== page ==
Washington A quarter of domestic flights failed to arrive on time in 2007 - the industry's second poorest performance on record - and analysts say it is likely to get worse.
More than 26 percent of commercial flights in the U.S. arrived late or were canceled last year as rising passenger demand and an industry preference for smaller planes intensified congestion in the skies and on runways. The air-travel logjam, reported Tuesday by the Department of Transportation, comes as a growing number of air traffic controllers near retirement age - a trend the controllers' union says will magnify the problem.
The only time passengers had more difficulty getting to their destinations on time was in 2000, when more than 27 percent of flights were tardy or canceled. Back then, there were 31 percent fewer flights than in 2007, when carriers operated nearly 7.5 million one-way trips.
Excluding cancellations, however, 2007 was the worst on record for flight delays, with 24.2 percent arriving late, compared with 23.9 percent in 2000, according to government statistics that date back to 1995. The worst month of the year for the nation's 20 largest airlines was December, when more than a third of all flights were late or canceled, mostly because of the weather.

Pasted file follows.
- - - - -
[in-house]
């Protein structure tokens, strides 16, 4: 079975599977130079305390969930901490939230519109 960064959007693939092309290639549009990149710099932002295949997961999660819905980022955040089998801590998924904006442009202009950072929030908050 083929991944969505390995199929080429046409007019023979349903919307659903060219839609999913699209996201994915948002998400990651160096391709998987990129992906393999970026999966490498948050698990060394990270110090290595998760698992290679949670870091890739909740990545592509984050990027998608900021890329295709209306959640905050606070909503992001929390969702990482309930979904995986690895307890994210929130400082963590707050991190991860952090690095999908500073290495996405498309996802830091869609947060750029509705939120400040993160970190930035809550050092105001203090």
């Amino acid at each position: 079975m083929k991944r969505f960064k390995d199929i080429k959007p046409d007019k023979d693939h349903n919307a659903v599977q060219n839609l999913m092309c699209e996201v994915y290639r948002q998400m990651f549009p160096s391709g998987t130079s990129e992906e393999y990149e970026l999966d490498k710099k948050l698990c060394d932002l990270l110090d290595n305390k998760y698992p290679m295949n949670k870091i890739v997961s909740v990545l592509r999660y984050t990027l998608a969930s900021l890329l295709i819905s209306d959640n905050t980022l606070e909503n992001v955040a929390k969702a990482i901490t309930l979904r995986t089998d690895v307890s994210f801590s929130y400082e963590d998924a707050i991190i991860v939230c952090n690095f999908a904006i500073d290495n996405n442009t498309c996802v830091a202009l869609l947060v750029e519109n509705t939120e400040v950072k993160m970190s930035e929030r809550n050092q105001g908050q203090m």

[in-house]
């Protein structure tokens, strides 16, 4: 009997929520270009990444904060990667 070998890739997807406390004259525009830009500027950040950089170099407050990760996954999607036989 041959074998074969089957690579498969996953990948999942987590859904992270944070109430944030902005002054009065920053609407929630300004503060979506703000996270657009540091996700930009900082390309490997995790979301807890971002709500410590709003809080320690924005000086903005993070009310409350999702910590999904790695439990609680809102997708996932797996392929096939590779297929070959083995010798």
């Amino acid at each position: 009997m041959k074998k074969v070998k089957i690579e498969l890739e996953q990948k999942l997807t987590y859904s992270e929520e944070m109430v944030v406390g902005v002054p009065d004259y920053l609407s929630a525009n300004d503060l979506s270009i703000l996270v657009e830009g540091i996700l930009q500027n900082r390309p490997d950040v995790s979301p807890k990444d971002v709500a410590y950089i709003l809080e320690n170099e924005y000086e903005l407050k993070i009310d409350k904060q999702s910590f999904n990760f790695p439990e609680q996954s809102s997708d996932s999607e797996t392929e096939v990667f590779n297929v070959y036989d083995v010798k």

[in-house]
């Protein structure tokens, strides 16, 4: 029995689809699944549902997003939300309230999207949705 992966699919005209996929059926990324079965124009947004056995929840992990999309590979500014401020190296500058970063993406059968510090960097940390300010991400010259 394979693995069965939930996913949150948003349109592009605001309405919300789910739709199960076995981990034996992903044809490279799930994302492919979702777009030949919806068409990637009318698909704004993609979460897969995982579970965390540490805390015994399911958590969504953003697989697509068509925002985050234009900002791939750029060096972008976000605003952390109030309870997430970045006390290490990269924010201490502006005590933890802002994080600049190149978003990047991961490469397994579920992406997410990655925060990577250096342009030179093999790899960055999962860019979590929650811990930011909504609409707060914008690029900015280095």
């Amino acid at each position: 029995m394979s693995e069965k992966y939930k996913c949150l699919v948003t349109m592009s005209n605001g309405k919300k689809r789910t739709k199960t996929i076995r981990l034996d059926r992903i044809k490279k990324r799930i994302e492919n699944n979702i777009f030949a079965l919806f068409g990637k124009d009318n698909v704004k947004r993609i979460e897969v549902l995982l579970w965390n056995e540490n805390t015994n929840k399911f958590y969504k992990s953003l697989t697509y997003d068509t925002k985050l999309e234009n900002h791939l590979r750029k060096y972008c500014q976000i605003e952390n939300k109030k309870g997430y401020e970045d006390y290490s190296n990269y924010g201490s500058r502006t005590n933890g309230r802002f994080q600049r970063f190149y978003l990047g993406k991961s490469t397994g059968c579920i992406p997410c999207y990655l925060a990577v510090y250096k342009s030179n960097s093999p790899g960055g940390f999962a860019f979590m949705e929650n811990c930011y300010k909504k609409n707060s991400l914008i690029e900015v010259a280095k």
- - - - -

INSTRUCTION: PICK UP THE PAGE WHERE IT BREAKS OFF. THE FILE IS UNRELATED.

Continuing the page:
There is no sign of improvement on the horizon, analysts said, because airlines continue to replace larger aircraft with smaller ones. The practice is intended to maximize profit by flying with fewer empty seats, but it also means more flights, congestion and delays.
The use of smaller planes also increases airlines' exposure to rising fuel prices, since it costs them more money per seat to operate, said Robert Mann, an airline consultant in Port Washington, N.Y.